Who loves the smell of Pluff mud? We do! If you’ve ever taken a whiff as you pass through a saltwater marsh, you know what we mean. Ok. Yes. It can be pungent. Especially at low tide. But it’s home to countless plant and animal species. And a lot’s happening between the blades of dense marsh grass and deep in the sticky Pluff mud beneath it. Circle-of-life-stuff. All the more reason to protect and respect the marsh – and all wetlands – for their natural beauty. Smells and all.
How Many Kinds of Wetlands Are There?
Overall, there are two main categories of wetlands: coastal, which are tidal, and inland, which are not.
From there, you have specific kinds of wetlands depending on location, climate, type of soil, vegetation, water chemistry, and more.
How many of these names have you heard? Freshwater marsh, salt marsh, inland marsh, wet meadow, wet prairie, prairie pothole, playa, vernal pool. (If we’re being honest, we only know a few of these.)
So, Why Are Wetlands So Important?
Check out this info from our friends at the Carolina Wetlands Association.
- Wetlands act like a sponge. They absorb and hold water so surrounding areas and communities won’t flood.
- They protect shorelines from erosion.
- Wetlands provide critical habitat for endangered species and other wildlife
- They filter water for swimming, boating, fishing, as well as drinking.
- They help recharge groundwater levels and regulate the flow of streams.
- Wetlands are feeding areas for fish and shellfish.
- They are incredible locations for recreation and education.
- They sequester more carbon than any other ecosystem. Even the rain forest.
And the EPA itself sums it up pretty well by saying, “Wetlands are among the most biologically productive ecosystems in the world.”
What Puts Them at Risk?
Humans are a big part of the problem. Urban development, pollution, deforestation, and the wood pellet industry put wetlands in danger. Then there’s invasive species, the withdrawal of ground or surface water, erosion, and sedimentation.
Thankfully, organizations like the Carolina Wetlands Association are trying to reverse damage and preserve existing wetlands one at a time. The area they cover includes:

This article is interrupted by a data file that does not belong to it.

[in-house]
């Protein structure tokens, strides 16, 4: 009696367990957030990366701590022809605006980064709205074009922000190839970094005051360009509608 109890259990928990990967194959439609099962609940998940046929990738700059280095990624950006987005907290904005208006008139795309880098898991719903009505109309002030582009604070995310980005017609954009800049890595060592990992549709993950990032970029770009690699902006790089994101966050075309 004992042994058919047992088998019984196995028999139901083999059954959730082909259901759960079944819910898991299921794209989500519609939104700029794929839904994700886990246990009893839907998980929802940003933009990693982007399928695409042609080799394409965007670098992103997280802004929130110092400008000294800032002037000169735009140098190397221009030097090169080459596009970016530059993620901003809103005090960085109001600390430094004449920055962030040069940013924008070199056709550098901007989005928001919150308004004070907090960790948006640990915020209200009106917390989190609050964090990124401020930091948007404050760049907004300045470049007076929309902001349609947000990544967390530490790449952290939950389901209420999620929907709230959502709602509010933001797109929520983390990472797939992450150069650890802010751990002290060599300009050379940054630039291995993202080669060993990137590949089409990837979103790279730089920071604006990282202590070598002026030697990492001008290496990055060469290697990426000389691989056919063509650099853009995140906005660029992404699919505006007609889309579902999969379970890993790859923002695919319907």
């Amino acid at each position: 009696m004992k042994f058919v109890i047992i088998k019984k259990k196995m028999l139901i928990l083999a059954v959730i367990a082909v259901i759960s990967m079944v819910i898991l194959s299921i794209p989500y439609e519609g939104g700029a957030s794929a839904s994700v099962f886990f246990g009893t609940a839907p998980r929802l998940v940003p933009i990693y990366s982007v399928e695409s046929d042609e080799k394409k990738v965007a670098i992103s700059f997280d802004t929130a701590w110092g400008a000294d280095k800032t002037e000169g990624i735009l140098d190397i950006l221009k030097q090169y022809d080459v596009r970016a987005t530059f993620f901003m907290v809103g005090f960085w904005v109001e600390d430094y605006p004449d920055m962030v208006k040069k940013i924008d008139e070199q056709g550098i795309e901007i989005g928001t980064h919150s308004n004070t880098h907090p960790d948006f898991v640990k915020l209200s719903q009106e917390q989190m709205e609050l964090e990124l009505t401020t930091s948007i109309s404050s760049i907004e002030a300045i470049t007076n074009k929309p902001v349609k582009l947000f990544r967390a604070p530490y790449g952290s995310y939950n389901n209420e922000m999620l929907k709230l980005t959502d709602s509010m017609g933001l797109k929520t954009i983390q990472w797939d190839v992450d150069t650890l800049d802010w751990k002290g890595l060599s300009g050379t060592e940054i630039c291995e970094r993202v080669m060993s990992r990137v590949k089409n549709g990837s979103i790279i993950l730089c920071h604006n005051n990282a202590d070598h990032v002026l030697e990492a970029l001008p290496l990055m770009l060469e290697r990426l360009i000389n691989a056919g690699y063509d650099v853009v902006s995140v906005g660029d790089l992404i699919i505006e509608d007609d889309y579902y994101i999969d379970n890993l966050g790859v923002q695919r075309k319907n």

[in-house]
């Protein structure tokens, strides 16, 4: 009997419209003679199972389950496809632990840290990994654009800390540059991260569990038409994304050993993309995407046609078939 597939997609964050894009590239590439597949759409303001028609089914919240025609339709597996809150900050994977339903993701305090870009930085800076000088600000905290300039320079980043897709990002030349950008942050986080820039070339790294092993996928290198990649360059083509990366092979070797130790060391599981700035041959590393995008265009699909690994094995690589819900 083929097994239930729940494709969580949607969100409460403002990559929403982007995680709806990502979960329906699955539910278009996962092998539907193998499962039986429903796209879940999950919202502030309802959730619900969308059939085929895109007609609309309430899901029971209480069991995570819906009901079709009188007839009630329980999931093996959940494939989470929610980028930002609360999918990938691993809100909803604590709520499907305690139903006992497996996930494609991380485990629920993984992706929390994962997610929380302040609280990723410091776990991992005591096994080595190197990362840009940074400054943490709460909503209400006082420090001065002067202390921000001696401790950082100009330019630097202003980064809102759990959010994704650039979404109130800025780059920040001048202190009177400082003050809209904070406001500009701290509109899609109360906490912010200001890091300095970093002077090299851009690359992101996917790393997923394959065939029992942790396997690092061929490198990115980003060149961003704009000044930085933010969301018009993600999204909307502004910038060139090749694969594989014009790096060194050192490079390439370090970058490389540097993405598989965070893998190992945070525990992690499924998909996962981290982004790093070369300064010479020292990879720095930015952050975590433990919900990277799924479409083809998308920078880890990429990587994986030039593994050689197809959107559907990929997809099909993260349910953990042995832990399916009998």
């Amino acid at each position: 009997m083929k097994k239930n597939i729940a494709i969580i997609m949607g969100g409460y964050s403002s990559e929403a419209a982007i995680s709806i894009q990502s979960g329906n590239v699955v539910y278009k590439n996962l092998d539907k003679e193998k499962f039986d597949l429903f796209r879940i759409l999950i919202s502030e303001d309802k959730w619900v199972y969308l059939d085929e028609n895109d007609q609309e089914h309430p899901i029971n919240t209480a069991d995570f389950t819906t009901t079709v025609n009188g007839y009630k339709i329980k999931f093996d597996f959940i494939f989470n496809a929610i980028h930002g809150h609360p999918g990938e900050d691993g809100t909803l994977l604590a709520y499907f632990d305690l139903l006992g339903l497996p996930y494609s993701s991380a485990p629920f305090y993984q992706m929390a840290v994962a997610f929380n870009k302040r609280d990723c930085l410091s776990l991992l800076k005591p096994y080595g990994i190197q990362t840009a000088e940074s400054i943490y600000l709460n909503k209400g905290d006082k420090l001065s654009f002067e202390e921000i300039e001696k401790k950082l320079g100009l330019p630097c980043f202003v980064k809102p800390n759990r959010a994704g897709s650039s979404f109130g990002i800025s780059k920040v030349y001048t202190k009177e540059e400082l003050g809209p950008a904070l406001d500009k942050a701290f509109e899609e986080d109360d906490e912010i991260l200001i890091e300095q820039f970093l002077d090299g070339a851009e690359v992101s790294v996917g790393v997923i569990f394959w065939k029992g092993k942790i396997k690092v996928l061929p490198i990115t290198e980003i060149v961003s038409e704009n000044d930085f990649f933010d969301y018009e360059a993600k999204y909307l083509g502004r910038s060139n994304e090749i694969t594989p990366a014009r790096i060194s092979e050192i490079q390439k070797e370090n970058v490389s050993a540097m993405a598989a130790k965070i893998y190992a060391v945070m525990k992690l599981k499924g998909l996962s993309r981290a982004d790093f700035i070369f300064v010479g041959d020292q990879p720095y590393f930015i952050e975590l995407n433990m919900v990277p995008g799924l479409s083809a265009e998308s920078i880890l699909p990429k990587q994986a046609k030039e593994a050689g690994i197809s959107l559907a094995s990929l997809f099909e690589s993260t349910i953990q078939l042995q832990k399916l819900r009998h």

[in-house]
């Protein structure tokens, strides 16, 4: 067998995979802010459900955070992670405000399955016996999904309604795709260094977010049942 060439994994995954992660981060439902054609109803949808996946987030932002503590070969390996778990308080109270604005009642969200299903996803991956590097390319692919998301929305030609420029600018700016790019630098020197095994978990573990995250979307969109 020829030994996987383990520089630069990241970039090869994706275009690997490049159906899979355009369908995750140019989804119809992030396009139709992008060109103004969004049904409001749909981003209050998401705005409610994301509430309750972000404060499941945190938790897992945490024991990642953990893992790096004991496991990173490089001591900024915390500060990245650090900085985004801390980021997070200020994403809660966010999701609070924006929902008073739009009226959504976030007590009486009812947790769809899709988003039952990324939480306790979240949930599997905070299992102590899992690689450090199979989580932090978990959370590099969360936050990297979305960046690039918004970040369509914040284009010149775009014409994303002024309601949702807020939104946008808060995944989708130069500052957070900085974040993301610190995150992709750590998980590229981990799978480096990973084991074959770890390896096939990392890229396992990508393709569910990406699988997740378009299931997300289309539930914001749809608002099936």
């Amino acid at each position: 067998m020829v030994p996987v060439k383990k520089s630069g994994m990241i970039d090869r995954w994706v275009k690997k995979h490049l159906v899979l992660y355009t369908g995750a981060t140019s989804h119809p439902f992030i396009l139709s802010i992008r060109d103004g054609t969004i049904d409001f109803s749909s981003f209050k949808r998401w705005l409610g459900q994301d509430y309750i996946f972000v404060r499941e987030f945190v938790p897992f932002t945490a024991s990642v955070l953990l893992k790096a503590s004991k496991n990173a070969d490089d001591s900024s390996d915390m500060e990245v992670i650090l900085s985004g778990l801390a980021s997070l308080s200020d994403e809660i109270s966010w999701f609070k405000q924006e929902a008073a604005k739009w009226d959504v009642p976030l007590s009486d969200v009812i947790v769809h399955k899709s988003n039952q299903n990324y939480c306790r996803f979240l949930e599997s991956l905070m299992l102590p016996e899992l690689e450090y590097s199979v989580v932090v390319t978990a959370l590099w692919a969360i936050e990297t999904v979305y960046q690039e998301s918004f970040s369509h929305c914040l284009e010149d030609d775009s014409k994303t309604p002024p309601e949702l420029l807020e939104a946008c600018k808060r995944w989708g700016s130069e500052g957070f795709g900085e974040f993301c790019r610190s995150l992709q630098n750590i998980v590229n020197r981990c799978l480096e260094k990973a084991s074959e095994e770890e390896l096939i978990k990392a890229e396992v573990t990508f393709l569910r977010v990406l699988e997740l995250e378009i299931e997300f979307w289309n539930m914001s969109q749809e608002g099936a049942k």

- North Carolina of which 14% of the land mass is composed of wetlands – about 4.2 million acres.
- South Carolina, of which 20% of the land mass is composed of wetlands – about 3.8 million acres.
They are currently working on the Stoney Run project in North Carolina. They received a $70,000 grant from the North Carolina Land and Water Fund in October 2021 to assess a 2-mile stretch of Stony Run, engage the surrounding community with the effort, and develop plans to restore the wetlands and establish a park. The planning effort is underway and should be completed next year in July. Restoration efforts will follow funded by a separate grant.
Ultimately, their restoration goals for this 2-mile stretch of wetland include removing a concrete dam and establishing a wetland park with a trail system.
You Love Them, But How Can You Help Them?
“One of the biggest things is to enjoy the wetlands,” said Sarah Morton, outreach coordinator for the Carolina Wetlands Association. “The other is to keep learning about them. Education is the key to the persistence of these eco systems.”
“Most people love the wetlands,” she said. “They love going kayaking, hiking, picnicking in and around wetlands, but it's important to know how important these ecosystems are. For example, 70 percent of threatened or endangered species in North Carolina rely on wetlands at some point in their life.”
You can also be part of the solution.
- Join cleanup operations in your area. Or, if you’re in North or South Carolina, signup to volunteer with the Carolina Wetlands Association.
- Join a citizen's monitoring program.
- Pay attention to what’s happening in your community, especially construction/development.
Keep Learning, Keep Getting Out There
Wetlands make up about 5.5% of land in the lower 48 states. About 95 percent of these are freshwater. The other 5 percent is marine or estuarine. Considering wetlands are one of the most biologically productive, we have to keep educating ourselves about how we can help protect, preserve, and enjoy these incredible ecological communities.